Lievito Madre

Bread making traditions in Italy commonly start with a sourdough starter called “pasta madre” or “lievito madre”. This is a firm sourdough starter maintained at around 50% hydration and continuously propagated with daily refreshments. The wet style starter is almost unheard of amongst professionals but has shown some adoption in modern times, mostly by home bakers.

Maintenance of the madre and refreshments vary according to each bakers’ practices but is typically fed at a ratio of 1:1 (madre:flour) daily or twice daily.

About Lievito Naturale / Lievito Madre:

A symbiosis of wild yeast and heterofermentative lactobacillus bacteria. The dominant species, usually L.sanfranciscensis is capable of producing lactic and acetic acid.

Keeping it warm (28C) promotes the ideal balance of acids; 4 parts lactic to 1 part acetic for sweet levened pastries.

At cool room temperature a balance of 3:1 (lactic:acetic) is ideal for bread.

Conservation:

At 15-18C to keep healthy and viable feeding every 12-24 hours is best. Or once a week if refrigerated. There are two common techniques for the conservation during this period.

1. Bound. The starter is wrapped in cloth and tied with rope.

2. In water. The starter is submerged completely in water.

In water (partly aerobic, with oxygen) the madre is less acidic than when wrapped (anaerobic, without oxygen).

Refreshments:

Refreshments are performed in the warmth (~28C). Usually only one refreshment is needed for making bread. For highly enriched dough like panettone, at least three refreshments are made. Optimum pH; 4.5 (madre in water) and 4.1 (madre tied).

More info:

Il rinfresco del lievito madre

A selection of articles from Dolcesalato:Text in Italian:

  1. Natural yeast: from theory to practice (Part I)
  2. Natural yeast: from theory to practice (Part II)
  3. Natural yeast: from theory to practice (Part III)
  4. Natural yeast: from theory to practice (Part IV)

Conservation method per pastry chef / baker

madre…
Iginio Massari bound / legato
Achille Zoia bound / legato
Carlo Pozza bound / legato
Giovanni Pina bound / legato
Leonardo Di Carlo bound / legato
Massimo Vitali bound / legato
Francesco Favorito bound / legato
Piergiorgio Giorilli in water / in acqua
Rolando Morandin in water / in acqua
Renato Bosco in water / in acqua
Francesco Elmi in water / in acqua
Sara Papa in water / in acqua
Alfonso Pepe in water / in acqua

12 thoughts on “Lievito Madre

  1. What is the gram measurements for your starter using flour, raisins and strawberries? You mentioned feeding every 4 hours for what period of time? How long does the starter take to mature.?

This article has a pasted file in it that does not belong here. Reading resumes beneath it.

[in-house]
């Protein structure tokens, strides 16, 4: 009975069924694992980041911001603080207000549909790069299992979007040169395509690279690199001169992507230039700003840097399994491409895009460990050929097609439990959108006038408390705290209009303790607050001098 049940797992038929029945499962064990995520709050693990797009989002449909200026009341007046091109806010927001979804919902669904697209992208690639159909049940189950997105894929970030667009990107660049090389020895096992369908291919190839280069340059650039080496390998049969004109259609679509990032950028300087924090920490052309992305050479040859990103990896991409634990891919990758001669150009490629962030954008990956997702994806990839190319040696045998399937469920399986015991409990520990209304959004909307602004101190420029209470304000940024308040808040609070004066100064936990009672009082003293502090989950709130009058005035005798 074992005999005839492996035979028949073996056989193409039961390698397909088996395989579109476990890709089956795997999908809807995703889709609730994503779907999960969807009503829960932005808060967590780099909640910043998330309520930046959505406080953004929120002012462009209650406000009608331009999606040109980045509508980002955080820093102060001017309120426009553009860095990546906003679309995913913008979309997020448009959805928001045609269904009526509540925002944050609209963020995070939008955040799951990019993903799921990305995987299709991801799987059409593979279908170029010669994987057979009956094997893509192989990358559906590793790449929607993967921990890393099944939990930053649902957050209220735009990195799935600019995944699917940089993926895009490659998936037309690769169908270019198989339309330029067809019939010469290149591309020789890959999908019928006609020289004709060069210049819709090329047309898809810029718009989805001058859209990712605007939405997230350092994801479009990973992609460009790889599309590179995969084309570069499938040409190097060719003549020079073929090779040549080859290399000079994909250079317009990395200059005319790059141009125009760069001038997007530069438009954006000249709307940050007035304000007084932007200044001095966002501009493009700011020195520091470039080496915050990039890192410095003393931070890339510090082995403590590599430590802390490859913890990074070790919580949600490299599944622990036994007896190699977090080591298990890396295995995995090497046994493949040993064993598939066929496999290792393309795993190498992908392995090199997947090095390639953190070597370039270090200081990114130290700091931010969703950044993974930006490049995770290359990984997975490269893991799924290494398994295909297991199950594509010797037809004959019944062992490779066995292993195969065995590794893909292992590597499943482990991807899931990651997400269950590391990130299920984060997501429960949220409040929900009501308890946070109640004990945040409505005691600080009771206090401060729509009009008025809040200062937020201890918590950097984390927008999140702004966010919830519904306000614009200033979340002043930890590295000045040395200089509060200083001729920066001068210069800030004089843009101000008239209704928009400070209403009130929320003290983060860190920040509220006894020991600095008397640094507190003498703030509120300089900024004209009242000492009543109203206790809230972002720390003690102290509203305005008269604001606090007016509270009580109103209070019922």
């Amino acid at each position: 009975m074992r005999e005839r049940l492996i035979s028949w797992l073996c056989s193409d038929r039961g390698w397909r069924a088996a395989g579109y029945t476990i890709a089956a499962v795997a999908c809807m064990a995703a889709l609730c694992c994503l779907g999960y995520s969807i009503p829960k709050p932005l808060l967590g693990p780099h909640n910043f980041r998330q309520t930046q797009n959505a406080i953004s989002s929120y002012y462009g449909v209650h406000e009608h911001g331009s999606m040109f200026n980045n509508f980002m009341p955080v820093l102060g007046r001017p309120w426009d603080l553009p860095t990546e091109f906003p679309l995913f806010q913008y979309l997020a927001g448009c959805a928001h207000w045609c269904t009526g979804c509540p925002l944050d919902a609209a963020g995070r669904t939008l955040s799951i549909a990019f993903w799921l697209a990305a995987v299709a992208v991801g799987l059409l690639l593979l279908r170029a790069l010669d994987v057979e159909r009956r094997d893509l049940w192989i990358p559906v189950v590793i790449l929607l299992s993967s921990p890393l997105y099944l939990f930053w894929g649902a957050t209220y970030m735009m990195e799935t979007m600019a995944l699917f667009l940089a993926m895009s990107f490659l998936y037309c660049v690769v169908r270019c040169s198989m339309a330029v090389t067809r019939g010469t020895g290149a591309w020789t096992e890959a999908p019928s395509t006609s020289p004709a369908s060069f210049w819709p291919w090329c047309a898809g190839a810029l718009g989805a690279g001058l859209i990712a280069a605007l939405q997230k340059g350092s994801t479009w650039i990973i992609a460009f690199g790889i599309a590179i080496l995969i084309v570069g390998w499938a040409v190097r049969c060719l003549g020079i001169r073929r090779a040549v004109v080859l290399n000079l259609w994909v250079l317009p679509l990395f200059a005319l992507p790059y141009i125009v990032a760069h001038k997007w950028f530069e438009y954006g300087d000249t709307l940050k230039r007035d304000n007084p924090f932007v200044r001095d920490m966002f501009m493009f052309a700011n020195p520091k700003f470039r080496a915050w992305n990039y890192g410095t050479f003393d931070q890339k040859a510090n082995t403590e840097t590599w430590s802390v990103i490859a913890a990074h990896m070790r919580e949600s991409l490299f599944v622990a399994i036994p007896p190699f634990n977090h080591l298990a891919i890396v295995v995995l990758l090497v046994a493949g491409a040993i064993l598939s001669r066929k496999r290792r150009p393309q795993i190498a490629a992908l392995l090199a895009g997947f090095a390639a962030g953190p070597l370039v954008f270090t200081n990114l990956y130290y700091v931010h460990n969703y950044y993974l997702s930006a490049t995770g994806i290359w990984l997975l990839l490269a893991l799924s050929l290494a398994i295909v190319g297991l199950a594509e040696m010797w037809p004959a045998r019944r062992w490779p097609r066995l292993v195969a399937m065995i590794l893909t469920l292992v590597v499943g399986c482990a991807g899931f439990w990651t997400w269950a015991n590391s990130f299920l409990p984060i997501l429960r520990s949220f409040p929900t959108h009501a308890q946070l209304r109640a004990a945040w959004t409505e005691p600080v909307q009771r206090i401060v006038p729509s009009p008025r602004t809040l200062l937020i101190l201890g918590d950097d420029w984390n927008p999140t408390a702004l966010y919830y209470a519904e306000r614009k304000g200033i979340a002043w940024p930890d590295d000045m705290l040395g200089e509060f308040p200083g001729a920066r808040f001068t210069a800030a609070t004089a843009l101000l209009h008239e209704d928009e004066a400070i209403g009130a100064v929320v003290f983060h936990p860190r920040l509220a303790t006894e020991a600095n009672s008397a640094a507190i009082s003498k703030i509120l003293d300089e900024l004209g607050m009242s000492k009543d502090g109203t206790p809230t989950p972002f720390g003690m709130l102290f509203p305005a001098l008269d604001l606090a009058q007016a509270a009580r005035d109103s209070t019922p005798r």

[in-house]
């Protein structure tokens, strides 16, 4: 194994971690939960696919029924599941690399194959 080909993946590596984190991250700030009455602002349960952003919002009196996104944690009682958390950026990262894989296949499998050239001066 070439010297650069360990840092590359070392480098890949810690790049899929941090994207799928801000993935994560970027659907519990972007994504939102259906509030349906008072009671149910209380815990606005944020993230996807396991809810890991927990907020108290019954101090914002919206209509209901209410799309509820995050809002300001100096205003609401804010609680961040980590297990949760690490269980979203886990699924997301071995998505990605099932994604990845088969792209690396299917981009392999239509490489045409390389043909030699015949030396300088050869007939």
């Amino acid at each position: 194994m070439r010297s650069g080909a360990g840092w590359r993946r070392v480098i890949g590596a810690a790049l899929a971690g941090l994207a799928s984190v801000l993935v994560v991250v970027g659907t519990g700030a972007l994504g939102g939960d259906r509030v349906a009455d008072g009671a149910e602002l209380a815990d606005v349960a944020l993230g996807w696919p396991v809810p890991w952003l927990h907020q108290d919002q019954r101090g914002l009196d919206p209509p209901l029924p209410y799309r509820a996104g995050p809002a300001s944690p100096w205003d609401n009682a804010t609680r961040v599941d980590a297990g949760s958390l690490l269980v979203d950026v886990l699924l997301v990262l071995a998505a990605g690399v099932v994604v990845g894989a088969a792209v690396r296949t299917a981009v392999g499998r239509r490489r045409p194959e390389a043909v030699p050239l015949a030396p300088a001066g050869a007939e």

I would love to give it a try this year but need a little more specifics, like a step by step process. I must give you props for an amazing job on the panettone. The best I have seen so far on the Internet.

    Thanks Ann

    • Hi Ann,
      If you have a regular sourdough already, it may be easier to convert it. This is a 50% hydration sourdough fed always 1:1 (eg. 100g leaven, 100g flour, 50g water). You’ll need to feed it daily (every 12-24 hours) keeping it at room temperature, wrapped in cloth and tied tightly. It will take at least two weeks to become mature.
      Once mature, feed 3 times every 4 hours at 28C before using for cakes like panettone. It must triple in size each time. If not, take an extra 10% leaven on the next feed.

      I’m glad you like my Panettone, Thank you.

      If you have any more questions, feel free to contact me over at thefreshloaf.com

      • Thank you so much for responding. I made a lot different kinds of sourdough starters last year, which led to a lot of waste with the excess sourdough. I have some that I have dried out, and some I have kept frozen, however I would like to try it at 50 % hydration and follow your method and see what happens. I did stumble on you at the fresh loaf where I am a member researching panettone. Thanks again.

        Ann.

  2. Hi Michael, I reread your master class on lievito it is excellent. I maintain a rye starter but mine is 1to1, Dark rye and bottled water. It is good but I like your method better for a white flour product. Thanks for taking the time to explain your process so minutely. I too love process. I struggled to get bread that tasted like European breads and am still learning. This post gives me a new look on leaven. Thanks for sharing the process. Pam